Among the most critical of those critical foreign and defense policy challenges are the various, looming threats to America’s electric grid. Consequently, from the time of the Commission on the Electromagnetic Pulse (EMP) Threat’s first report to Congress in 2004 to the present day, the Center—like many other leaders in the national security arena—have been warning that the grid’s lack of resilience poses a potentially existential danger to our country.
This vulnerability can be exploited by enemies using a variety of techniques, including physical sabotage, cyberattack or electromagnetic pulse, which North Korea has repeatedly threatened to use against America in recent weeks.
Moreover, even if no one attacks our country, we are overdue for an intense geomagnetic disturbance that would create damage comparable to a nuclear EMP. Indeed, the earth narrowly missed one such solar storm in July 2012, avoiding a potentially catastrophic nationwide blackout. Finally, the recent loss of power to nearly 7.2 million Florida homes and businesses in the wake of Hurricane Irma; the blackout-induced explosions at Texas-based chemical plants in the wake of Hurricane Harvey; and the nearly complete loss of Puerto Rico’s electric grid serving more than 3.4 million people in the wake of Hurricane Maria are but the latest, and particularly acute, reminders of what can happen to non-resilient power grids as a result of destructive terrestrial weather.
For all these reasons, the Center for Security Policy believes it is incumbent on the electric industry to build not just reliability but resilience into its operations, i.e., ensuring that critical parts of the electric grid—ranging from generation to transmission to distribution—can mitigate, survive and recover cost-effectively from these sorts of “high-impact threats.”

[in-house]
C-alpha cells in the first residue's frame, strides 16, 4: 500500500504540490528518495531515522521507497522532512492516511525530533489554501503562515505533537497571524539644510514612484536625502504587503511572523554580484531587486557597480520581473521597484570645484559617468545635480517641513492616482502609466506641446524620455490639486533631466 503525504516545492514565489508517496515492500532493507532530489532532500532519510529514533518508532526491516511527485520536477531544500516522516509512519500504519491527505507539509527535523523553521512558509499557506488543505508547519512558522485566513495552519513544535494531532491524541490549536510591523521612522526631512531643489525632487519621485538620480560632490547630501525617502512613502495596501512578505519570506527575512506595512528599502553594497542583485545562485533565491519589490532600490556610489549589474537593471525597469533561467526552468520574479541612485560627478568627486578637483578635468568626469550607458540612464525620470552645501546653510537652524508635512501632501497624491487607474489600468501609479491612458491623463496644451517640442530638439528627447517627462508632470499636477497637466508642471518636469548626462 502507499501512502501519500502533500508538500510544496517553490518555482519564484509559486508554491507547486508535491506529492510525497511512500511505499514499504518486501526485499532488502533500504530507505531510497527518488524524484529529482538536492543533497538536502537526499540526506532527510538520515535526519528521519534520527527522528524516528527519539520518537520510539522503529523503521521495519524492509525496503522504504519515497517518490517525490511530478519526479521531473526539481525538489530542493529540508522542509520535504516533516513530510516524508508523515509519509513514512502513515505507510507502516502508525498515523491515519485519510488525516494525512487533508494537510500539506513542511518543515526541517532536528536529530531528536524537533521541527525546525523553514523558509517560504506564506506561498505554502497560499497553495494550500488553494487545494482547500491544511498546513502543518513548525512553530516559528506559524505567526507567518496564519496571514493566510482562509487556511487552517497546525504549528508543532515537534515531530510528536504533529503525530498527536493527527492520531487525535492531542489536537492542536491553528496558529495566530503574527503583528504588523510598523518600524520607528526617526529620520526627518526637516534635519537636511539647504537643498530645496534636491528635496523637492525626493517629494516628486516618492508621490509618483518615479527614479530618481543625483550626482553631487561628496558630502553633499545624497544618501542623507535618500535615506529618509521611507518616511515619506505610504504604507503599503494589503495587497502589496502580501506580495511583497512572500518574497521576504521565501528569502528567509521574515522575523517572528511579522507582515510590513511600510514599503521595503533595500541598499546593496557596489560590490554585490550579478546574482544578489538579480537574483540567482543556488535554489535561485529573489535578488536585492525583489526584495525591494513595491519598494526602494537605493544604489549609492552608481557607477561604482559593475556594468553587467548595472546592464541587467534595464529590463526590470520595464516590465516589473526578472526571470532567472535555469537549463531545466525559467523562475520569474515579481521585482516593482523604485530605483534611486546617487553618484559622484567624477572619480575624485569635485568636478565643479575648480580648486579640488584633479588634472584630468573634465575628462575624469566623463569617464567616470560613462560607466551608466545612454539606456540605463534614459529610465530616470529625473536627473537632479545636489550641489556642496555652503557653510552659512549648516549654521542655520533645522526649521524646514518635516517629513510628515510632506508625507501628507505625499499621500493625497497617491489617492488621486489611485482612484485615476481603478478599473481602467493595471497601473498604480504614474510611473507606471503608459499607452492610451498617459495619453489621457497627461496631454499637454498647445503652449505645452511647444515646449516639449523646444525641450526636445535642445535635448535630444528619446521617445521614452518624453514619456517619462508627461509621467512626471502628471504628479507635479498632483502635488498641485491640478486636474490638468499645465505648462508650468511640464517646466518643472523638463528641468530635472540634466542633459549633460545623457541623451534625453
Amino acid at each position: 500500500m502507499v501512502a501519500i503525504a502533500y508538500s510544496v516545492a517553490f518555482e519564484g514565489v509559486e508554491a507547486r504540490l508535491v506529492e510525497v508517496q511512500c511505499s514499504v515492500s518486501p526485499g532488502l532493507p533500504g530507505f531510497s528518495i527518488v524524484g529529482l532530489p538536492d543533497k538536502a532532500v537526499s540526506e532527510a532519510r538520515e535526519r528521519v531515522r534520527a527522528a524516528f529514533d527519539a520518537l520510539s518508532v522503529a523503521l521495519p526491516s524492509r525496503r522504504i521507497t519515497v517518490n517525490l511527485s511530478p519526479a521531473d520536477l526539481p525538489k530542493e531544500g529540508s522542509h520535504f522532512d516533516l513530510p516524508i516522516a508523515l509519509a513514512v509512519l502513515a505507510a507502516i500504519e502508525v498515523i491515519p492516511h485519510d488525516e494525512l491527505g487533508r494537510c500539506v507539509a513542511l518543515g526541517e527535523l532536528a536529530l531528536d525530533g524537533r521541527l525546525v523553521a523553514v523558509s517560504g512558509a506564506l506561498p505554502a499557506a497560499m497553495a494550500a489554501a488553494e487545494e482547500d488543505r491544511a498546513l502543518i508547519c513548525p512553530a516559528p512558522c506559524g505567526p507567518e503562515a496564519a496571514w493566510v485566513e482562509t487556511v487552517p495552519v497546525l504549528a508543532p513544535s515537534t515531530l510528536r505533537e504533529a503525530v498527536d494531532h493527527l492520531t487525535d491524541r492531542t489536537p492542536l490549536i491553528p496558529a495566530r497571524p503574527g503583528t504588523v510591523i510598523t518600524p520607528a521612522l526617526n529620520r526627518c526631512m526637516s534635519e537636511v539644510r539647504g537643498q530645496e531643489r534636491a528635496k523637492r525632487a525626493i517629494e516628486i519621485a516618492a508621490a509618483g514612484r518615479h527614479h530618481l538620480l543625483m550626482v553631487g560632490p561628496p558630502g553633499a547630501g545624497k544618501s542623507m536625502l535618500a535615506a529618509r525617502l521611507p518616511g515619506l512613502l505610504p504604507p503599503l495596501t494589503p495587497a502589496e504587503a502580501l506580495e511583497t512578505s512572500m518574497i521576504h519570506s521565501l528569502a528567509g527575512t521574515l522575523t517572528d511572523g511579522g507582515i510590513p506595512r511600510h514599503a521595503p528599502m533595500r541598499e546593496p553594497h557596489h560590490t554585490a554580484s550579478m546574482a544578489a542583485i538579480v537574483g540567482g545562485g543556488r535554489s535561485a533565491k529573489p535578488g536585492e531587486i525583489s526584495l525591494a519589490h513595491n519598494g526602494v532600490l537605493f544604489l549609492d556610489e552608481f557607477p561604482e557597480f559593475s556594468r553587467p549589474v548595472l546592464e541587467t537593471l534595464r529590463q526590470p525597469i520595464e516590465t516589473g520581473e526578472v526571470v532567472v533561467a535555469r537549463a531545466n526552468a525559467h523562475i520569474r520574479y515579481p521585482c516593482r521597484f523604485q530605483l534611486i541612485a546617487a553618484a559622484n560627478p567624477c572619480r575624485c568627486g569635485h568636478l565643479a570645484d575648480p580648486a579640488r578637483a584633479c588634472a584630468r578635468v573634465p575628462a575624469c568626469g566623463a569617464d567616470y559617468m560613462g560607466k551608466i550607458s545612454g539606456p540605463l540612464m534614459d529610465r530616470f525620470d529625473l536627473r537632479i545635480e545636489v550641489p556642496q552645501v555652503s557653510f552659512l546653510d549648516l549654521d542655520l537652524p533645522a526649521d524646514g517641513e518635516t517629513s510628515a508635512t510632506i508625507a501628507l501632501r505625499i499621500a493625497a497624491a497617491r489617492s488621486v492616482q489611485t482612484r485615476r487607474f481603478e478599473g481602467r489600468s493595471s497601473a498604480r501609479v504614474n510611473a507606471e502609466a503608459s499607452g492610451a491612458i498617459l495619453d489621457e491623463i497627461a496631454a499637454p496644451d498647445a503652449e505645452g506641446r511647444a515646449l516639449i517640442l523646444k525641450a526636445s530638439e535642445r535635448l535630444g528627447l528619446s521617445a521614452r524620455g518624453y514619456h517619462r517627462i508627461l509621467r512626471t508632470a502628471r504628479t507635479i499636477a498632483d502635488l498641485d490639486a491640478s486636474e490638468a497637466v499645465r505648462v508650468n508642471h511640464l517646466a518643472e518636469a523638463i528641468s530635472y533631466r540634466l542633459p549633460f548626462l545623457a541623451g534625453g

Seized as we are with the urgency with which our nation needs to address and prevent such calamities, it was very encouraging to read the DOE staff report which Energy Secretary Rick Perry released on August 23, 2017, as well as the notice of proposed rulemaking (NOPR) which DOE issued under Section 403 of the Department of Energy Act on September 29, 2017. It is apparent that Secretary Perry shares our assessment that we must urgently ensure the ability to achieve system restoration at electric power generation facilities as one key step in increasing electric grid resilience. Because the Secretary specified coal and nuclear power generation in his proposed rulemaking, he has received criticism by those who favor other sources of power generation, ranging from renewables to natural gas.
We suggest that the Secretary and FERC consider methods by which all businesses and organizations involved in electric power-generation, electric power transmission and electric power-distribution can be financially incentivized to build resilience into their operations. We understand there is a concern in some quarters that subsidizing certain power-generation methods could lead to more subsidies across the industry and to an undoing of competitive markets. Therefore, we suggest that, rather than introduce arbitrary subsidies, FERC provide a level playing-field for all parties involved by creating a “resilient capacity credit (RCC)” within every regional transmission organization (RTO) and independent system operations (ISO) market.
Frank J. Gaffney, Jr. is President of the Center for Security Policy (www.SecureFreedom.org), a columnist for the Washington Times and host of the nationally syndicated program, Secure Freedom Radio, heard in Washington weeknights at 9:00 p.m. on WRC 1260 AM.